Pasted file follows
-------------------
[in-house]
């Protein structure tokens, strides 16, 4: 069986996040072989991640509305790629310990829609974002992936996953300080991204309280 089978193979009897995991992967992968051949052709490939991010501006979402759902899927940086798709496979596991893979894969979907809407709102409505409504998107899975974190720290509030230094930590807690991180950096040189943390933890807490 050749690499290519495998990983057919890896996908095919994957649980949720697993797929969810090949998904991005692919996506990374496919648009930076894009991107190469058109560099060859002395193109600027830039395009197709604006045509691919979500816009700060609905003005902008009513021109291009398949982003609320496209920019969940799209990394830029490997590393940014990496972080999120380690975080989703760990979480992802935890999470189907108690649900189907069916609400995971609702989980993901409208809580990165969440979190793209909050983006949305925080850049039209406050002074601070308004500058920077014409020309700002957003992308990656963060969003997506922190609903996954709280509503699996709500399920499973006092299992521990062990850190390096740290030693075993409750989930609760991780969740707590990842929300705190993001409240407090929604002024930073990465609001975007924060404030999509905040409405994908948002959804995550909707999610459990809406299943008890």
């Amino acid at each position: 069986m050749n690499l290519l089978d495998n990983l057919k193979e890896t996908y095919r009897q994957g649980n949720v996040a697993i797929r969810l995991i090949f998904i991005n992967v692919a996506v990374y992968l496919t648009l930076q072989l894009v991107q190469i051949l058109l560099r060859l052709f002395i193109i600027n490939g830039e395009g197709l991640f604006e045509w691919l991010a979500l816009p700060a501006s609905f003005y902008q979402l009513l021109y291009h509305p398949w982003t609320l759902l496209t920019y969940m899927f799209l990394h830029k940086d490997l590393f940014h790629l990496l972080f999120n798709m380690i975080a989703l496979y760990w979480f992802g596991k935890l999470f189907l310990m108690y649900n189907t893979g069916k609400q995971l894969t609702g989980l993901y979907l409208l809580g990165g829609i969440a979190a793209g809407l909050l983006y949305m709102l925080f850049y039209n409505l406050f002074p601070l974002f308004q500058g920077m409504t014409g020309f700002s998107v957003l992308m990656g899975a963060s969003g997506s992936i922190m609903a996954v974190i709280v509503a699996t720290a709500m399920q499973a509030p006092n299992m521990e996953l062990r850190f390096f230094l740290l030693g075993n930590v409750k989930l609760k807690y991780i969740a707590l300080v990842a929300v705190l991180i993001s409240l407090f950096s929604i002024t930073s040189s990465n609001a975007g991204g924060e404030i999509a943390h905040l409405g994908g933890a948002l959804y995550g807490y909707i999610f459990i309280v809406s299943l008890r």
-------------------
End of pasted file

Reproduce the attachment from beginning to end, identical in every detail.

[in-house]
């Protein structure tokens, strides 16, 4: 069986996040072989991640509305790629310990829609974002992936996953300080991204309280 089978193979009897995991992967992968051949052709490939991010501006979402759902899927940086798709496979596991893979894969979907809407709102409505409504998107899975974190720290509030230094930590807690991180950096040189943390933890807490 050749690499290519495998990983057919890896996908095919994957649980949720697993797929969810090949998904991005692919996506990374496919648009930076894009991107190469058109560099060859002395193109600027830039395009197709604006045509691919979500816009700060609905003005902008009513021109291009398949982003609320496209920019969940799209990394830029490997590393940014990496972080999120380690975080989703760990979480992802935890999470189907108690649900189907069916609400995971609702989980993901409208809580990165969440979190793209909050983006949305925080850049039209406050002074601070308004500058920077014409020309700002957003992308990656963060969003997506922190609903996954709280509503699996709500399920499973006092299992521990062990850190390096740290030693075993409750989930609760991780969740707590990842929300705190993001409240407090929604002024930073990465609001975007924060404030999509905040409405994908948002959804995550909707999610459990809406299943008890």
């Amino acid at each position: 069986m050749n690499l290519l089978d495998n990983l057919k193979e890896t996908y095919r009897q994957g649980n949720v996040a697993i797929r969810l995991i090949f998904i991005n992967v692919a996506v990374y992968l496919t648009l930076q072989l894009v991107q190469i051949l058109l560099r060859l052709f002395i193109i600027n490939g830039e395009g197709l991640f604006e045509w691919l991010a979500l816009p700060a501006s609905f003005y902008q979402l009513l021109y291009h509305p398949w982003t609320l759902l496209t920019y969940m899927f799209l990394h830029k940086d490997l590393f940014h790629l990496l972080f999120n798709m380690i975080a989703l496979y760990w979480f992802g596991k935890l999470f189907l310990m108690y649900n189907t893979g069916k609400q995971l894969t609702g989980l993901y979907l409208l809580g990165g829609i969440a979190a793209g809407l909050l983006y949305m709102l925080f850049y039209n409505l406050f002074p601070l974002f308004q500058g920077m409504t014409g020309f700002s998107v957003l992308m990656g899975a963060s969003g997506s992936i922190m609903a996954v974190i709280v509503a699996t720290a709500m399920q499973a509030p006092n299992m521990e996953l062990r850190f390096f230094l740290l030693g075993n930590v409750k989930l609760k807690y991780i969740a707590l300080v990842a929300v705190l991180i993001s409240l407090f950096s929604i002024t930073s040189s990465n609001a975007g991204g924060e404030i999509a943390h905040l409405g994908g933890a948002l959804y995550g807490y909707i999610f459990i309280v809406s299943l008890r």